I've learnt not to ask about the stained glass when visiting churches as the information I want (who made it? when?) is rarely there. I am usually told that it's only Victorian and then given stories about the iconography. However in the oldest building in Cheltenham, St Mary's Church, there are two guide books which in combination tell you almost everything you need to know. One takes you around the church with pictures, plans and bible references, while the other (not to be taken away) gives you historical information.
The beauty of The Rose Window (above left) is in the fourteenth century tracery, slightly angled and very low in the wall - east facing in the north transept. All of the windows on this level are filled with stained glass from the late nineteenth century. Here are photographs of some of my favourite details: the H,B&B radiating star (above right), The Parable of the Talents (below left), foliage done in a completely different way by Clayton & Bell in the window of St. Peter (below right) where I also love the painted ship and the pale landscape colours.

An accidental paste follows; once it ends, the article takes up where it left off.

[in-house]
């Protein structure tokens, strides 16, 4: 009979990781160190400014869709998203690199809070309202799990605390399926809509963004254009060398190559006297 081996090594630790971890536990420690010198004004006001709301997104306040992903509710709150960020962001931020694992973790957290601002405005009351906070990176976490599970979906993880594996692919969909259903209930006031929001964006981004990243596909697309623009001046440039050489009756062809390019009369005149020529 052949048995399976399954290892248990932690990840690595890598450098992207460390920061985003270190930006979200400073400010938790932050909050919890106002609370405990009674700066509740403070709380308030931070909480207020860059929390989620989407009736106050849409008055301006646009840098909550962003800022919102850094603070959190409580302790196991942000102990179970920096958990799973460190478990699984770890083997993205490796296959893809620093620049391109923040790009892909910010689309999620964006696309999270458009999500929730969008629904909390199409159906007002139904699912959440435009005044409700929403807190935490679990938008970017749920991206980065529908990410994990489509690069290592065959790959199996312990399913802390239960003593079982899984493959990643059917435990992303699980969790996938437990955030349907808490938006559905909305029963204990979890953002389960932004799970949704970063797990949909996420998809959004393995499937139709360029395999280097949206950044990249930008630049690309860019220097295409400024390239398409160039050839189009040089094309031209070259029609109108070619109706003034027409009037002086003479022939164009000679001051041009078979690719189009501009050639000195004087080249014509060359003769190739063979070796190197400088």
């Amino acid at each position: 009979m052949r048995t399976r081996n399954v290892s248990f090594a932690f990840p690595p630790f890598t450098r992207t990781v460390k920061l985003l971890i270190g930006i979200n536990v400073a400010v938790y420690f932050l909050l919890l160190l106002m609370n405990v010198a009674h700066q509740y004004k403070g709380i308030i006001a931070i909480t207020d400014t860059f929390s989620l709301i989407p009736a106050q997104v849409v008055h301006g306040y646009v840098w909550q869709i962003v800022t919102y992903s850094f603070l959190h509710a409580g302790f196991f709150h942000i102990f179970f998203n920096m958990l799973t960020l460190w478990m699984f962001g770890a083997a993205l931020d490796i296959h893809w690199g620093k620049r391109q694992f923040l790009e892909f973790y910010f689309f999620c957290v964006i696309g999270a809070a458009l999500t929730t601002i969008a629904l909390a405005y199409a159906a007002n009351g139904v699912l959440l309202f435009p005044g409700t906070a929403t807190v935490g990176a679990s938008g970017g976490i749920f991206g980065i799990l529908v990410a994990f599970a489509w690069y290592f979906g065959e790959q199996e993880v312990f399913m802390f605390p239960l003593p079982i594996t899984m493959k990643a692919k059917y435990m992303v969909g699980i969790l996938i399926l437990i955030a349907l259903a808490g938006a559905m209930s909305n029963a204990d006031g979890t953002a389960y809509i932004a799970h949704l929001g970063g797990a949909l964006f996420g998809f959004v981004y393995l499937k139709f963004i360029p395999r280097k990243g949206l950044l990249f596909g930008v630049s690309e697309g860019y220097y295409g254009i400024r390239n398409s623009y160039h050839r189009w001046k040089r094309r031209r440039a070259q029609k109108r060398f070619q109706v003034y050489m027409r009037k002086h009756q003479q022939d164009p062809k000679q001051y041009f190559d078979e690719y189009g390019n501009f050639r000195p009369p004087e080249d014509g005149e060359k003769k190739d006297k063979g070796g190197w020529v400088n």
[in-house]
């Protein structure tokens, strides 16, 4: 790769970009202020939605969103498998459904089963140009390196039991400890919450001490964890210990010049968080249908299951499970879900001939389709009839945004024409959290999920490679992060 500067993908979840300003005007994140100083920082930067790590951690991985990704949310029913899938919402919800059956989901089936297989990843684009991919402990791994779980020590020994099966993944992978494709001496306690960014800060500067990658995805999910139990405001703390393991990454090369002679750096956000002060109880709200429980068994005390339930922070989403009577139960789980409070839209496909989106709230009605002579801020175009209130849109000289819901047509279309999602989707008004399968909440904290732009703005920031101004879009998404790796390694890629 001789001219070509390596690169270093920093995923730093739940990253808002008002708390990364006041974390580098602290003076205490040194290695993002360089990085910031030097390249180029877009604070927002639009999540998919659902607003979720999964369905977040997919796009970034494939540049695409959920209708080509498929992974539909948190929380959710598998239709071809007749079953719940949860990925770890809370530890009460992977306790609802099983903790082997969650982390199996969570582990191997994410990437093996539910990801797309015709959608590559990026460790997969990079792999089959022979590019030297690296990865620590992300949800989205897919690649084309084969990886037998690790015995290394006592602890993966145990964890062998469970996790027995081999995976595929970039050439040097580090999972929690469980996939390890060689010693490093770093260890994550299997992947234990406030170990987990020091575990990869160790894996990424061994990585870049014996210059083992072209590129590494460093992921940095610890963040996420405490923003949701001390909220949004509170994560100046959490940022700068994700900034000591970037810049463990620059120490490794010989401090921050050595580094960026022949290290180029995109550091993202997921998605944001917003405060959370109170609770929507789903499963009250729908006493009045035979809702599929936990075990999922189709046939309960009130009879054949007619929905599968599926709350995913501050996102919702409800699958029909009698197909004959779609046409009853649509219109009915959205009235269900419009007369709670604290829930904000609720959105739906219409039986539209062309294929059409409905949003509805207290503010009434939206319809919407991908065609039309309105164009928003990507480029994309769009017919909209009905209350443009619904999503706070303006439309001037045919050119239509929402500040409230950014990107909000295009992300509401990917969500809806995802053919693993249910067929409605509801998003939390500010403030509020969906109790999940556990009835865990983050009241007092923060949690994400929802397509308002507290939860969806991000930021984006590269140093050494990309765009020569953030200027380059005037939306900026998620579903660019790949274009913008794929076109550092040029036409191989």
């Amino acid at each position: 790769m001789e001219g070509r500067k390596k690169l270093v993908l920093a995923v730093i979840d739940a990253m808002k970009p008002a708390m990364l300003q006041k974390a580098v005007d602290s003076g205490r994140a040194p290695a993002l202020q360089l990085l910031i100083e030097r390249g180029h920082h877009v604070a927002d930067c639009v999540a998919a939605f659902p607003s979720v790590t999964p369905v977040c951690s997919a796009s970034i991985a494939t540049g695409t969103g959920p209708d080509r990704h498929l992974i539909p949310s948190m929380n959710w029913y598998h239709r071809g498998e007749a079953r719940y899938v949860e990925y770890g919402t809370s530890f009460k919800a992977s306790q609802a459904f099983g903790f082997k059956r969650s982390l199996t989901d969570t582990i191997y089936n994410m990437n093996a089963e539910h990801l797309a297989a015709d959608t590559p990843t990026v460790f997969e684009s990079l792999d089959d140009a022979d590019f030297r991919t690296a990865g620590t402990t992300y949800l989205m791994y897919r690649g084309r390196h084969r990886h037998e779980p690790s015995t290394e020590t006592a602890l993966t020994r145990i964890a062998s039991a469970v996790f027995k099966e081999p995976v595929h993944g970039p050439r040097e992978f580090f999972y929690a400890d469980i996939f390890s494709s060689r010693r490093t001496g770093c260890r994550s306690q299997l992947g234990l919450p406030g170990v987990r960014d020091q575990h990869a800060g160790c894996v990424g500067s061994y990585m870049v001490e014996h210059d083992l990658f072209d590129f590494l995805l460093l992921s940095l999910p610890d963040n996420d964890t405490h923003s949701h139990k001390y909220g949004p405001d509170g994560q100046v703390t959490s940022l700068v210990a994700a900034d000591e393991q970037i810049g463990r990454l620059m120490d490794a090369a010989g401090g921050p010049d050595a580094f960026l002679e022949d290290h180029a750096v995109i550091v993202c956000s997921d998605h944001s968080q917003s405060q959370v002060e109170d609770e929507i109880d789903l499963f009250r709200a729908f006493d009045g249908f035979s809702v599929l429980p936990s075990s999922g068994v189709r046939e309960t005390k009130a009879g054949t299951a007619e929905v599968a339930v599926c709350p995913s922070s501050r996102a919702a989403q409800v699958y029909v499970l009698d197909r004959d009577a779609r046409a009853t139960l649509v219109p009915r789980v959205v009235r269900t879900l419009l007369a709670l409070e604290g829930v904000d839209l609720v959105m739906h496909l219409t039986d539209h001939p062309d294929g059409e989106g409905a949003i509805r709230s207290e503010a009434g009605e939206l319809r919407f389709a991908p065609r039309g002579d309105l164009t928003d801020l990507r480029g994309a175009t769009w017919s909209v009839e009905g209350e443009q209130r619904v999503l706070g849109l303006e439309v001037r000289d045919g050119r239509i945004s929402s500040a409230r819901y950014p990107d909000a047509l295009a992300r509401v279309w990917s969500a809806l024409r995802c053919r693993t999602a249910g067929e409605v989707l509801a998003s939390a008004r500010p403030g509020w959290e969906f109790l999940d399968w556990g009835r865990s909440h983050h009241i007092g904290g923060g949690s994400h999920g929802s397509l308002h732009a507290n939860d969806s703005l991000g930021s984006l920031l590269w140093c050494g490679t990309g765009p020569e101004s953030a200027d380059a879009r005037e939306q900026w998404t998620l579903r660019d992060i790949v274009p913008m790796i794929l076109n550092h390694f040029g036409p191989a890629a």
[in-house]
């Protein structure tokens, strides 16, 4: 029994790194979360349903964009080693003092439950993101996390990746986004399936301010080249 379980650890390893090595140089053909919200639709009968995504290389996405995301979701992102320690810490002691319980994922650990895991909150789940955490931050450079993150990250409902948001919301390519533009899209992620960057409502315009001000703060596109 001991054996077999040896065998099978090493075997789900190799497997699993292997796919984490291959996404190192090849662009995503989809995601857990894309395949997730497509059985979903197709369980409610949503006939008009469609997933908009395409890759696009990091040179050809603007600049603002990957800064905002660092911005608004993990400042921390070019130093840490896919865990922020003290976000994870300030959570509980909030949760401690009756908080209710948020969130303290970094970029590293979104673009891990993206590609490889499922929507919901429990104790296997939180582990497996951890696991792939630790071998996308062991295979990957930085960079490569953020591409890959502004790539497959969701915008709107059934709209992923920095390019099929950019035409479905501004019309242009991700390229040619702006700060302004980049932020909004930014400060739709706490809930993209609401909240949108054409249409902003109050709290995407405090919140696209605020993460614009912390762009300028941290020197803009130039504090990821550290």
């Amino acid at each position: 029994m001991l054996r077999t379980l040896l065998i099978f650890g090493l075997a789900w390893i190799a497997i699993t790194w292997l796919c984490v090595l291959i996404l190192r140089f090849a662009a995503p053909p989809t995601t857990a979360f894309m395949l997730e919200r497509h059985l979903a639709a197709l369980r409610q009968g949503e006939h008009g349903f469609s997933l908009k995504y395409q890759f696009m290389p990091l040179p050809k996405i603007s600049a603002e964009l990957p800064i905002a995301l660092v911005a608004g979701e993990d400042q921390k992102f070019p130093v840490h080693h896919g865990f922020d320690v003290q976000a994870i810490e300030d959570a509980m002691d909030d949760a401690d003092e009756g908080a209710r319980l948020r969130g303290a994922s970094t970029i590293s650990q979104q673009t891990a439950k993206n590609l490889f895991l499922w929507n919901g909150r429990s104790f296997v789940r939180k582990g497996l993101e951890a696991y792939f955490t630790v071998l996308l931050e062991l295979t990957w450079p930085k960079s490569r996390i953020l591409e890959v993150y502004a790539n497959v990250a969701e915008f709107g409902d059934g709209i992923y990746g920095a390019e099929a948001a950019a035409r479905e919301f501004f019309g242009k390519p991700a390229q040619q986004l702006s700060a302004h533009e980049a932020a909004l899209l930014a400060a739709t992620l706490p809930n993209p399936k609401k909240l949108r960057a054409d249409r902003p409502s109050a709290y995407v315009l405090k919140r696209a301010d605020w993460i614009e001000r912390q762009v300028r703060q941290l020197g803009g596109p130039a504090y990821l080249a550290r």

I'm not able to guess which firm made the North Transept window (information missing from the book) whose apostles showed up well in the afternoon sunlight (below). The L,B&W Last Supper Window also looks particularly good in the fine ancient tracery and is full of the sort of details that people love to point out. This from the guide book: 'Can you see the disciple with the brown halo in the far right panel? This is probably Judas Iscariot..."